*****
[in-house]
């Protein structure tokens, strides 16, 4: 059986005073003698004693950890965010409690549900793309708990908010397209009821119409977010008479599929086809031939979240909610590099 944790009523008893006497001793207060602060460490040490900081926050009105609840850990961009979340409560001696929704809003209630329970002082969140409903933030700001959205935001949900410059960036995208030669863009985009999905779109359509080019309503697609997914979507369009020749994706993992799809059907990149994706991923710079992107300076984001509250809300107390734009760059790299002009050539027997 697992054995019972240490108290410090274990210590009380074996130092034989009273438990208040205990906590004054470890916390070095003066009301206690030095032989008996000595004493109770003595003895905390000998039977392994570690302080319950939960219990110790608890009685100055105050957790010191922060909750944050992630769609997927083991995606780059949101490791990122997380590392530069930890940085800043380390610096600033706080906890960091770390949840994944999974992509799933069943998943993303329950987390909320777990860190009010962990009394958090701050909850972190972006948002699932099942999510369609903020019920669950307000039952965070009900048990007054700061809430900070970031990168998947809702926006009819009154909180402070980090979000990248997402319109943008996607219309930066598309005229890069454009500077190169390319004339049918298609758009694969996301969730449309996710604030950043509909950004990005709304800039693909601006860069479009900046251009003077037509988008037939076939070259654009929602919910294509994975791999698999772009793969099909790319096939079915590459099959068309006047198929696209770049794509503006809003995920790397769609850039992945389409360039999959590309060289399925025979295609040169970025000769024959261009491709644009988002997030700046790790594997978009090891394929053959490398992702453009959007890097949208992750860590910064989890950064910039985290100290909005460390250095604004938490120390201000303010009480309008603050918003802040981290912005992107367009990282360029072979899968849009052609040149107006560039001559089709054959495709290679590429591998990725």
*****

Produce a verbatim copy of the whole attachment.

[in-house]
């Protein structure tokens, strides 16, 4: 059986005073003698004693950890965010409690549900793309708990908010397209009821119409977010008479599929086809031939979240909610590099 944790009523008893006497001793207060602060460490040490900081926050009105609840850990961009979340409560001696929704809003209630329970002082969140409903933030700001959205935001949900410059960036995208030669863009985009999905779109359509080019309503697609997914979507369009020749994706993992799809059907990149994706991923710079992107300076984001509250809300107390734009760059790299002009050539027997 697992054995019972240490108290410090274990210590009380074996130092034989009273438990208040205990906590004054470890916390070095003066009301206690030095032989008996000595004493109770003595003895905390000998039977392994570690302080319950939960219990110790608890009685100055105050957790010191922060909750944050992630769609997927083991995606780059949101490791990122997380590392530069930890940085800043380390610096600033706080906890960091770390949840994944999974992509799933069943998943993303329950987390909320777990860190009010962990009394958090701050909850972190972006948002699932099942999510369609903020019920669950307000039952965070009900048990007054700061809430900070970031990168998947809702926006009819009154909180402070980090979000990248997402319109943008996607219309930066598309005229890069454009500077190169390319004339049918298609758009694969996301969730449309996710604030950043509909950004990005709304800039693909601006860069479009900046251009003077037509988008037939076939070259654009929602919910294509994975791999698999772009793969099909790319096939079915590459099959068309006047198929696209770049794509503006809003995920790397769609850039992945389409360039999959590309060289399925025979295609040169970025000769024959261009491709644009988002997030700046790790594997978009090891394929053959490398992702453009959007890097949208992750860590910064989890950064910039985290100290909005460390250095604004938490120390201000303010009480309008603050918003802040981290912005992107367009990282360029072979899968849009052609040149107006560039001559089709054959495709290679590429591998990725």